Dennett, by contrast, is well versed in bringing philosophy to a popular audience. A key element of his approach is his liberal use of humour. Does he see this as a legitimate philosophical strategy?

“Actually I do,” he says. “And I know some philosophers seriously disagree with me on that. They think it’s somehow not playing fair. But I think it is exactly playing fair.

“The problems that philosophy faces are largely problems of blockades of imagination, where people just can’t get their heads around ideas, or won’t take seriously things that they ought to take seriously.”

It’s not that people can’t understand the arguments, he believes; it’s that their response, or lack of response, is driven by their emotions or by some unexamined assumption that underlies those emotions and that they are reluctant to exhume and examine.

“Patiently laying out a rigorous formal argument doesn’t do anything at all,” Dennett says. “People just don’t listen. They don’t pay attention. So if you can surprise them, if you can jolt them, if you can get them to laugh about it, then this loosens them up somewhat.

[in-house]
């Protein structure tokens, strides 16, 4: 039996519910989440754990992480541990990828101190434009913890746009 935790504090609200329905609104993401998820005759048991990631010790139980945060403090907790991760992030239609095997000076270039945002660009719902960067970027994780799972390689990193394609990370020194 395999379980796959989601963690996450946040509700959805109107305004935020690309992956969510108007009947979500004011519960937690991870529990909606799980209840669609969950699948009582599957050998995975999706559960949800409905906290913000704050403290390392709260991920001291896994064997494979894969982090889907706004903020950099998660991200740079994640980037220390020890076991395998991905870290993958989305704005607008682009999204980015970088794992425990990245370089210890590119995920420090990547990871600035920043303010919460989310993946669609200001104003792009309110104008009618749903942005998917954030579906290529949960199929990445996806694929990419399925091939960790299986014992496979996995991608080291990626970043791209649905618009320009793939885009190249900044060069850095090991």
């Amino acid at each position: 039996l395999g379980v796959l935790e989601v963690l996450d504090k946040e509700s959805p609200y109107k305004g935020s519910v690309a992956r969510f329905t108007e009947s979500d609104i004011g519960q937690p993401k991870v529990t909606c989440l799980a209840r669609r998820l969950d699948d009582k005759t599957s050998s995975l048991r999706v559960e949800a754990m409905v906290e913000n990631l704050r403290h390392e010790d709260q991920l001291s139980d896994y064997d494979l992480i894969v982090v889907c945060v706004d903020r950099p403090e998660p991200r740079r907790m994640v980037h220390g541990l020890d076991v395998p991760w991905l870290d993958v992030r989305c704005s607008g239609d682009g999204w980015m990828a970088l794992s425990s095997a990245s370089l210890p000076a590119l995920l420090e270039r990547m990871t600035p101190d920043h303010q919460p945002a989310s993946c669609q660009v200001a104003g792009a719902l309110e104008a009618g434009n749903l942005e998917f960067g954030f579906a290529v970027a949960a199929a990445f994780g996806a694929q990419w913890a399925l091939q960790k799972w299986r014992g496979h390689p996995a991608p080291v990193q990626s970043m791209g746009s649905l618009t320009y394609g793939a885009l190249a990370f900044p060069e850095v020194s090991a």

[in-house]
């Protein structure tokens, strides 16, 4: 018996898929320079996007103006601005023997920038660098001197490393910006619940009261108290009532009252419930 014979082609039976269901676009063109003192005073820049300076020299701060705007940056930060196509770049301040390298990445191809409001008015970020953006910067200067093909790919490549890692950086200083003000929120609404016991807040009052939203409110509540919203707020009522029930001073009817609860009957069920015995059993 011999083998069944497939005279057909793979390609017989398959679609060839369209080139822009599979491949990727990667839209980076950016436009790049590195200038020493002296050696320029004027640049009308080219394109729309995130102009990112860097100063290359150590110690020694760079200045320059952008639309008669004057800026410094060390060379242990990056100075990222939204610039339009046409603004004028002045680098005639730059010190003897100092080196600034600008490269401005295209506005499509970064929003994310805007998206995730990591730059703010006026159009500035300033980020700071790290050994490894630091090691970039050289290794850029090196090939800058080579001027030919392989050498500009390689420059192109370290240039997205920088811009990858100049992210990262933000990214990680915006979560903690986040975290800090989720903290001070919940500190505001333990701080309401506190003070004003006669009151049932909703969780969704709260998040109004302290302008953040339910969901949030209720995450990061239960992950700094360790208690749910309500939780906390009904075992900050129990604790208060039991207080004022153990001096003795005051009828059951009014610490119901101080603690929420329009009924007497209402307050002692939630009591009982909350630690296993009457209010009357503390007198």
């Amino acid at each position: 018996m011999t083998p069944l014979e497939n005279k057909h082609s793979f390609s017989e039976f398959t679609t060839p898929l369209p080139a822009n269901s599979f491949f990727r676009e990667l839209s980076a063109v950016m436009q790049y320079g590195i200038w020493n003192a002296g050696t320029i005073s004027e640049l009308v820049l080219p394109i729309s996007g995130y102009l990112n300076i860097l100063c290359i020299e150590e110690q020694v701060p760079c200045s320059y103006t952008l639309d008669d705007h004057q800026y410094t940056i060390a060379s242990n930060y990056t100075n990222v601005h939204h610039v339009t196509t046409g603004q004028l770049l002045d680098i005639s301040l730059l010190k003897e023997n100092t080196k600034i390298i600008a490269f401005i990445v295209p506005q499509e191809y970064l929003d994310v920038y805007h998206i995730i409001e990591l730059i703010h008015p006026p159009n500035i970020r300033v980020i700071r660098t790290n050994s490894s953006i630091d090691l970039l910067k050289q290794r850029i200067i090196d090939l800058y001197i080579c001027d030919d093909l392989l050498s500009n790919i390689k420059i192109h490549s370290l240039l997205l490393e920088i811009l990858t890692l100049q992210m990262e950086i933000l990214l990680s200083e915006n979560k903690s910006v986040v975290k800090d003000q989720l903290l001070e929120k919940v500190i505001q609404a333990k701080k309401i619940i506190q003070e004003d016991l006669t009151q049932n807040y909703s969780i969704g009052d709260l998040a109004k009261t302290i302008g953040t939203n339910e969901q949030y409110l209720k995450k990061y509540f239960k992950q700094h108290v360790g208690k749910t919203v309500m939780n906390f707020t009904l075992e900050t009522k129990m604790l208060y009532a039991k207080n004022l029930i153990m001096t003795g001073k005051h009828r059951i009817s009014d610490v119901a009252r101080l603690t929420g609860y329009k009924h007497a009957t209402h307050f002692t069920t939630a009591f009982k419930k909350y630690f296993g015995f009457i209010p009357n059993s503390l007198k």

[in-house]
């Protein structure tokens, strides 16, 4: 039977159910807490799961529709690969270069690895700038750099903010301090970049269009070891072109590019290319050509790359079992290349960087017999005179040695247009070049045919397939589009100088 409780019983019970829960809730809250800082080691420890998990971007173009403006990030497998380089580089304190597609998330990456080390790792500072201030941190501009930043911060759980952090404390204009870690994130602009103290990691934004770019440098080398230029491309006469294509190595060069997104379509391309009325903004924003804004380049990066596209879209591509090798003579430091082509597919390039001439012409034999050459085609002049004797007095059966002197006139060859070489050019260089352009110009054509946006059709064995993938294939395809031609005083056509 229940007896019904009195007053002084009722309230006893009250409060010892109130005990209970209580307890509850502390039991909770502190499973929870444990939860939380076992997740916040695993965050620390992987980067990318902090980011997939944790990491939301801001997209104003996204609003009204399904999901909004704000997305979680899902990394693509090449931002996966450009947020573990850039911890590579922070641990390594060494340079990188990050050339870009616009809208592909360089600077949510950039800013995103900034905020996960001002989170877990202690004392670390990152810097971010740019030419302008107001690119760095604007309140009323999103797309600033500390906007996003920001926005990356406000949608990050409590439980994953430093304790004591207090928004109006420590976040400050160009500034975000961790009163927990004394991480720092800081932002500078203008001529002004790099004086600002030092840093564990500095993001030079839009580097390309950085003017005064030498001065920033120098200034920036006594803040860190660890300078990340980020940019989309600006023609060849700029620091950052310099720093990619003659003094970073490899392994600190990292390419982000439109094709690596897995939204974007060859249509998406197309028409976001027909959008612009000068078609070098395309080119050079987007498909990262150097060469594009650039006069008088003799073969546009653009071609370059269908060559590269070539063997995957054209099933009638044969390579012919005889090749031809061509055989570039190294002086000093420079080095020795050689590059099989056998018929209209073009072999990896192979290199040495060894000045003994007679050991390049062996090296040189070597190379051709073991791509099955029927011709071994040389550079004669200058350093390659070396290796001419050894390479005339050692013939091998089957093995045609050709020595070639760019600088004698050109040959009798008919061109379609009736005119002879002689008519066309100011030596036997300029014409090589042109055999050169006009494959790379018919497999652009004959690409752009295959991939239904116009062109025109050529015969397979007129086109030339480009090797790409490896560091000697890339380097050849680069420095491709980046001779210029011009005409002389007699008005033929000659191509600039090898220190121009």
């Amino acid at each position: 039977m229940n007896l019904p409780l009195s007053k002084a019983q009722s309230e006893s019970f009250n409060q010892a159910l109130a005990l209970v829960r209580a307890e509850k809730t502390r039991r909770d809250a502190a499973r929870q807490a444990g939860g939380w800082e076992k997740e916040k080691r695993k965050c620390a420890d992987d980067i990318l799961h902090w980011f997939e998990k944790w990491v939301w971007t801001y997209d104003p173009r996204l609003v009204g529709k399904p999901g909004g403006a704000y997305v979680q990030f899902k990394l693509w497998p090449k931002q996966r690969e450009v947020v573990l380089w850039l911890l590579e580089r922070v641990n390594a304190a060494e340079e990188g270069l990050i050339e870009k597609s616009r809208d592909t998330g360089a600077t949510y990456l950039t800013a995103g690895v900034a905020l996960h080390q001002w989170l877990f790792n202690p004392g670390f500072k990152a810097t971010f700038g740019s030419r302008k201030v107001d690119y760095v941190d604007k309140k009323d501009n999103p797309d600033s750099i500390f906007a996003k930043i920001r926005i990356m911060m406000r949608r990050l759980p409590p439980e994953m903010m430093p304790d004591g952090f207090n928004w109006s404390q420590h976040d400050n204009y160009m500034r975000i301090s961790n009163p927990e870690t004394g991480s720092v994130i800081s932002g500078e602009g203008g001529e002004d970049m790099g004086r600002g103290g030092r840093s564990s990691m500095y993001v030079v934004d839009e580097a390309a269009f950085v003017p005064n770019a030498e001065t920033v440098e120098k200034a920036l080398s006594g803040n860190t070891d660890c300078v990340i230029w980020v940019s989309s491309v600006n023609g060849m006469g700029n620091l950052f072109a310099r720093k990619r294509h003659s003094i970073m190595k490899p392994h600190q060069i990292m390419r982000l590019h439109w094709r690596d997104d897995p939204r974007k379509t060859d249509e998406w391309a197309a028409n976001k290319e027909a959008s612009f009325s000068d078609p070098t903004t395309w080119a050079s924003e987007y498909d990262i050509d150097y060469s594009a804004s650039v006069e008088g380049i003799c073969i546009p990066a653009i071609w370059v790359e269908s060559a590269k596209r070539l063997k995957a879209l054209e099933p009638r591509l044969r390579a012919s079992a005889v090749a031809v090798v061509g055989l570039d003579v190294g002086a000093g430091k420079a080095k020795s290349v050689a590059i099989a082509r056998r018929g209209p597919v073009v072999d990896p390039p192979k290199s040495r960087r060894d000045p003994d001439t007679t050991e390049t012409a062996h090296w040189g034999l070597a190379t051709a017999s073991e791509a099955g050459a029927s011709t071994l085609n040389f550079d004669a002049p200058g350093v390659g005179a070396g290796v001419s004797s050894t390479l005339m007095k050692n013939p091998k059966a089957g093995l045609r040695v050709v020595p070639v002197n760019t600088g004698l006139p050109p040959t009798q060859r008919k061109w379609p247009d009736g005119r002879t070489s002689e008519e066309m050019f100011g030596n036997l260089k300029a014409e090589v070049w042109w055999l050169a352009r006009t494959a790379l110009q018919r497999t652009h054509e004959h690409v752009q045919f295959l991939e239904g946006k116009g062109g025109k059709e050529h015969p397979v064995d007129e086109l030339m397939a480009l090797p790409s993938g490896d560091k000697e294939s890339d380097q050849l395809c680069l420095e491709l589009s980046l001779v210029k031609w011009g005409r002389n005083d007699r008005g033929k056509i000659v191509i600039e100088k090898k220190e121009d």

“Bertrand Russell once said people often mistakenly suppose that ‘humorous’ and ‘serious’ are antonyms. They’re not. ‘Humorous’ and ‘solemn’ are antonyms. I’m never more serious than when I’m being humorous.”

So is Dennett going to treat religion in a serious way, rather than just sending up its kitschier elements or setting up straw-man targets that can be effortlessly demolished?

“I’m going to ask,” he says, “from as neutral a standpoint as I can muster, what religions do that we might want to preserve, and what would we be happy to see go extinct. Suppose religions do go extinct, what could – or should – replace them? What steps could we take to preserve that which is worth preserving?